Hydrology Research Articles are Becoming More Interdisciplinary

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Mashrekur Rahman, Jonathan Frame , Jimmy Lin, Grey Nearing 


We used Natural Language Processing (NLP) to assess topic diversity in all research articles (~75,000) from eighteen water science and hydrology journals published between 1991 and 2019. We found that individual water science and hydrology research articles are becoming increasingly interdisciplinary in the sense that, on average, the number of topics represented in individual articles is increasing. This is true even though the body of water science and hydrology literature as a whole is not becoming more topically diverse. These findings suggest that the National Research Council's (1991) recommendation to increase multidisciplinarity of hydrological research has been followed. Topics with the largest increases in popularity were Forecasting and Climate Change Impacts , and topics with the largest decreases in popularity were Hydraulics , Solute Transport , and Aquifers and Abstraction . At a journal level, Hydrological Processes , Journal of Hydrology , and Water Resources Research are the three most topically diverse journals in the discipline. We also identified topics that are becoming increasingly isolated, and which could potentially benefit from integrating more with the wider hydrology discipline.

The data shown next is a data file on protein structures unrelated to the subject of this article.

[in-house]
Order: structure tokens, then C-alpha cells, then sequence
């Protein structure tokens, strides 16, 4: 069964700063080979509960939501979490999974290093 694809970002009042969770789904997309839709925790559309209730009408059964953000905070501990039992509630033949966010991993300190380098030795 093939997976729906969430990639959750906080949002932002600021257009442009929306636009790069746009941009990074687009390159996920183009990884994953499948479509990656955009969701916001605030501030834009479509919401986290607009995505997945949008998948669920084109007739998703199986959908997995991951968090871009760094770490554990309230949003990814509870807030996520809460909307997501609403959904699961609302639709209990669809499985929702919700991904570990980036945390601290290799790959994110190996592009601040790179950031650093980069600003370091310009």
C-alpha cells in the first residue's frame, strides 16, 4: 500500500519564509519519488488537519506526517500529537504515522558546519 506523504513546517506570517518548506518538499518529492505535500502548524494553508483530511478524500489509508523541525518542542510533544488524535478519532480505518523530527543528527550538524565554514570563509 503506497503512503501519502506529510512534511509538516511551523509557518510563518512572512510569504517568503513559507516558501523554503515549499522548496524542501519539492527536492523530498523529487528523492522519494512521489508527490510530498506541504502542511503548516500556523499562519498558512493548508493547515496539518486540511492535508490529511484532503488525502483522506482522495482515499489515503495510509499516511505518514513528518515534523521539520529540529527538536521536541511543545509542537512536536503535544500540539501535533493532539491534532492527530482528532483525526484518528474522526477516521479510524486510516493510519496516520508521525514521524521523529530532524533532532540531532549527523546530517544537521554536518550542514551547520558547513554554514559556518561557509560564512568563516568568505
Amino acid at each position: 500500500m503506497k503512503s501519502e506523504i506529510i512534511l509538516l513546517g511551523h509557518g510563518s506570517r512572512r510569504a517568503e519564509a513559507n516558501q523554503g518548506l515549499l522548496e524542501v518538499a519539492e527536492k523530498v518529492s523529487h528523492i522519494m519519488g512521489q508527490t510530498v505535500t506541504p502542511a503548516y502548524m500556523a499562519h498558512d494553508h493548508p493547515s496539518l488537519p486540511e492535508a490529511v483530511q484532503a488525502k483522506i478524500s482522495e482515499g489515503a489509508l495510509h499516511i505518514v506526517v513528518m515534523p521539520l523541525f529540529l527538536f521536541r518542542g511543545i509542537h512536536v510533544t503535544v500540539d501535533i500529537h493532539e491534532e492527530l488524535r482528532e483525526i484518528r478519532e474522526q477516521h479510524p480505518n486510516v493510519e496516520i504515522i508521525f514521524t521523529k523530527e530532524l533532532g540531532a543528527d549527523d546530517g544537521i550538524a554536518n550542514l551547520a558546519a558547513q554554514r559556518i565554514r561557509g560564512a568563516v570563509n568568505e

Physical Sciences and Mathematics


Interdisciplinarity, Water Science


Published: 2021-06-01 06:42

Last Updated: 2021-07-13 23:34

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